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Implication of oxidative lesions and base excision repair in the tissue selectivity of the somatic instability of CAG repeats in Huntington’s diseease

Abstract : Huntington’s disease (HD) is a neurodegenerative fatal disease caused by the expansion of CAG repeats in the Huntingtin gene. The expansion length is unstable and proportional to the disease severity. The instability affects differently several tissues, among which the striatum that shows a high instability and degenerates, whereas the cerebellum that shows limited instability is spared from the disease. We addressed the role of oxidative lesions and Base Excision Repair (BER) in the tissue-selectivity of the instability in striatum and cerebellum of R6/1 mouse model. Interestingly, we observed a similar level of oxidative lesions at both tissues. Levels and activities of main BER proteins were globally decreased in striatum relative to cerebellum. Moreover we found that repair outcome is dependent upon BER stoichiometries, lesion location and sequence. Our results suggest a poor cooperation between BER activities that could underlie tissue-specificity of somatic instability in HD.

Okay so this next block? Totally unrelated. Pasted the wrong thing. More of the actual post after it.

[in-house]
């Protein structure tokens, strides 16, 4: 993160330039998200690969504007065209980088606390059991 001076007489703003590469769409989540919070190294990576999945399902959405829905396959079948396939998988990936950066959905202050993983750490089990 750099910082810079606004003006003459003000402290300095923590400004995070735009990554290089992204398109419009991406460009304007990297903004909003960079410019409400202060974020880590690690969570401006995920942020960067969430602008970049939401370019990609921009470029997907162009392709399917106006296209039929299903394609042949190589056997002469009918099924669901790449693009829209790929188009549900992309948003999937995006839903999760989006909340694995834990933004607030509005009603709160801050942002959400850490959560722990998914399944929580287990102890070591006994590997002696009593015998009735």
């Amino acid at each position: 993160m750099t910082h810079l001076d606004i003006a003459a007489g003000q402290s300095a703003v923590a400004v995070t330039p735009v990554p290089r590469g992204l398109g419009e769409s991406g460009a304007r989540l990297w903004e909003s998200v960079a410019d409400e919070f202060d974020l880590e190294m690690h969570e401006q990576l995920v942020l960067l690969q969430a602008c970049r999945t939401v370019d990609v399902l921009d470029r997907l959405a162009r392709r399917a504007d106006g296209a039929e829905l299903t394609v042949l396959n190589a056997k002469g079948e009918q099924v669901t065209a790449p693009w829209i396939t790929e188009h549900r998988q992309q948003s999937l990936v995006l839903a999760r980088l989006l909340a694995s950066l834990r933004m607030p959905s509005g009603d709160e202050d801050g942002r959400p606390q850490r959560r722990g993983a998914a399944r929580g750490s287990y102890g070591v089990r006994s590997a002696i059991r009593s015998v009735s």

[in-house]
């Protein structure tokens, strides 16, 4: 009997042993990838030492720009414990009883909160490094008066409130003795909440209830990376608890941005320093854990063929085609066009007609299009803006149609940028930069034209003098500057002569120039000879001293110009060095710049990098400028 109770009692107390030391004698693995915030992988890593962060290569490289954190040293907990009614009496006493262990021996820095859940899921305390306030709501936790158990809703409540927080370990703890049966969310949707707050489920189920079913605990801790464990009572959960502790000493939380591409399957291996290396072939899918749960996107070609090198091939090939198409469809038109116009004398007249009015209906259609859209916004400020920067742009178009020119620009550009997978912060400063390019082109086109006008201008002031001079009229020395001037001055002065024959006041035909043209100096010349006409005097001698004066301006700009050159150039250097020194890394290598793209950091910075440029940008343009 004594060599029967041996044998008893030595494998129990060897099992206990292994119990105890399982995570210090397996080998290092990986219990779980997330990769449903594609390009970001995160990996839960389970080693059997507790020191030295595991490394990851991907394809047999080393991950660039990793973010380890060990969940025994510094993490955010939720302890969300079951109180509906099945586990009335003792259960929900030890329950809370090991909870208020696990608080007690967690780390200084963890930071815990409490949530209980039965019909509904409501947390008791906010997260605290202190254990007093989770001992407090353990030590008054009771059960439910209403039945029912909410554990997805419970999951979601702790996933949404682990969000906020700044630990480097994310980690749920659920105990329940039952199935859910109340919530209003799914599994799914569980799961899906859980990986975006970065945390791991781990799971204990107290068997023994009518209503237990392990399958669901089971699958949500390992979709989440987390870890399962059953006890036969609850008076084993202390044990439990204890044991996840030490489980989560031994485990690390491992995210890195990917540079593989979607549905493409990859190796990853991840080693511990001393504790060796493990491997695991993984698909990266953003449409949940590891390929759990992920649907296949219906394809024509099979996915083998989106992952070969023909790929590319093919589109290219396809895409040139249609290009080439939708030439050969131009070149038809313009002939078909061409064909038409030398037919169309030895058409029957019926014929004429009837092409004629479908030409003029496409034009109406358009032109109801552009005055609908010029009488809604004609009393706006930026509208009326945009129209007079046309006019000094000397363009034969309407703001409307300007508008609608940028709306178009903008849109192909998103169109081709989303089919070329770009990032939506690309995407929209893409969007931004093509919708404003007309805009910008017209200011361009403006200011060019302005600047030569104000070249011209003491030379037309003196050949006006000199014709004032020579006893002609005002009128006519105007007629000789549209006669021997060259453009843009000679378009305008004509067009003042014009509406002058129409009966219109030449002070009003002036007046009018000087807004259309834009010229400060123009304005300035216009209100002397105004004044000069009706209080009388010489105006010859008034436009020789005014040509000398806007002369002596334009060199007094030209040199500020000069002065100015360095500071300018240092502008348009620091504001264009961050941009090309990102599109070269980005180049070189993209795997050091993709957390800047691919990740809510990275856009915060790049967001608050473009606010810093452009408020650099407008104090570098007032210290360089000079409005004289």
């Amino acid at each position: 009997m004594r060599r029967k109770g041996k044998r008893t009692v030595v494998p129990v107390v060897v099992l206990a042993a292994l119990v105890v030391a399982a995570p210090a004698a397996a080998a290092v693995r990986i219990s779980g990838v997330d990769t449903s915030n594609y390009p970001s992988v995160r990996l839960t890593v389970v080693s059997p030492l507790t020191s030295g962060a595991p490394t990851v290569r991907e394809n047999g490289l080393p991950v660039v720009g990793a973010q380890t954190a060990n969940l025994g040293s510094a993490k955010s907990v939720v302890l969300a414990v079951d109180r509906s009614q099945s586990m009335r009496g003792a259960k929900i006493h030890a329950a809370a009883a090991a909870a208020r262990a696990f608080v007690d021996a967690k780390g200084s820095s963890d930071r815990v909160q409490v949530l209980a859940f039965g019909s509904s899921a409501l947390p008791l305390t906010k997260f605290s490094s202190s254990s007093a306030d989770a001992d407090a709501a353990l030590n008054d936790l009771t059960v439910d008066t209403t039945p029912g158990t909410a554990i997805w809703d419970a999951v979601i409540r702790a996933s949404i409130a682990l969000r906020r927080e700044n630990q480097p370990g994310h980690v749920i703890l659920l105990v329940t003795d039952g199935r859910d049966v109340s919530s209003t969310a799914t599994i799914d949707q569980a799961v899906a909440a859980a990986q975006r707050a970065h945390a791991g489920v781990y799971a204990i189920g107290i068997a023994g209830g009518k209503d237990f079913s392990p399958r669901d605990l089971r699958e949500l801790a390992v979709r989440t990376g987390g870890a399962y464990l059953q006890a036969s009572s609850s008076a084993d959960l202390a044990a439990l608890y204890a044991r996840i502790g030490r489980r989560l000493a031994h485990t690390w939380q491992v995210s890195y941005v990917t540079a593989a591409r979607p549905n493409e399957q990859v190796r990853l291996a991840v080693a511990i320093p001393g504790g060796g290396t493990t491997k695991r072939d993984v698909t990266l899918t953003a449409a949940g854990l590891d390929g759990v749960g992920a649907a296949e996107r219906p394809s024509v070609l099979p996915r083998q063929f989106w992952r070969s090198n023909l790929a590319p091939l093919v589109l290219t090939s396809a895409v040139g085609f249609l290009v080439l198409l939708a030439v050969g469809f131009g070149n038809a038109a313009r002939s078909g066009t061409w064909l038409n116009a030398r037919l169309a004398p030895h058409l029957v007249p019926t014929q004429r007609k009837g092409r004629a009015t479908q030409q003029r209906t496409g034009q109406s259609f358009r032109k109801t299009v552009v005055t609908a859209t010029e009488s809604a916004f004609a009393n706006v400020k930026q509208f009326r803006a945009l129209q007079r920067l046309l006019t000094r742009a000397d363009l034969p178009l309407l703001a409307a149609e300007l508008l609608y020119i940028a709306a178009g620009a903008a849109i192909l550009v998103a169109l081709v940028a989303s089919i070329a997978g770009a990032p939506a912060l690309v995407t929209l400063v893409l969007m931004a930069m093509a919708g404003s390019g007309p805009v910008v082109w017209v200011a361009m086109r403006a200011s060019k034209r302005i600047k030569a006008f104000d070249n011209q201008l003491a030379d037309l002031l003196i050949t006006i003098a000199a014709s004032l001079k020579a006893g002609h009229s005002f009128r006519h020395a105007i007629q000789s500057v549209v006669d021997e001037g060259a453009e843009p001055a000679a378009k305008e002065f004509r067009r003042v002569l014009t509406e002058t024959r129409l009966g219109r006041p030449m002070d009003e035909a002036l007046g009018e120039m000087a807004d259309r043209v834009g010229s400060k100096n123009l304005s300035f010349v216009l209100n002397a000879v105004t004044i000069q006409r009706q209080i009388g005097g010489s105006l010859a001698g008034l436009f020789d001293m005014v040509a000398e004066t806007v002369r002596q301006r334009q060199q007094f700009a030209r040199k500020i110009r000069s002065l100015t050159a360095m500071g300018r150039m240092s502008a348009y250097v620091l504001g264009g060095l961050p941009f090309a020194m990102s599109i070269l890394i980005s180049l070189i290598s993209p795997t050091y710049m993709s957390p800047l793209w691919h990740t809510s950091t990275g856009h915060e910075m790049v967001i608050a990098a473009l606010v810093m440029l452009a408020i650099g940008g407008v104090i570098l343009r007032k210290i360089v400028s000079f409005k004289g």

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Submitted on : Tuesday, October 1, 2013 - 5:32:09 PM
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Agathi Vasiliki Goula. Implication of oxidative lesions and base excision repair in the tissue selectivity of the somatic instability of CAG repeats in Huntington’s diseease. Biochemistry, Molecular Biology. Université de Strasbourg, 2012. English. ⟨NNT : 2012STRAJ111⟩. ⟨tel-00868694⟩

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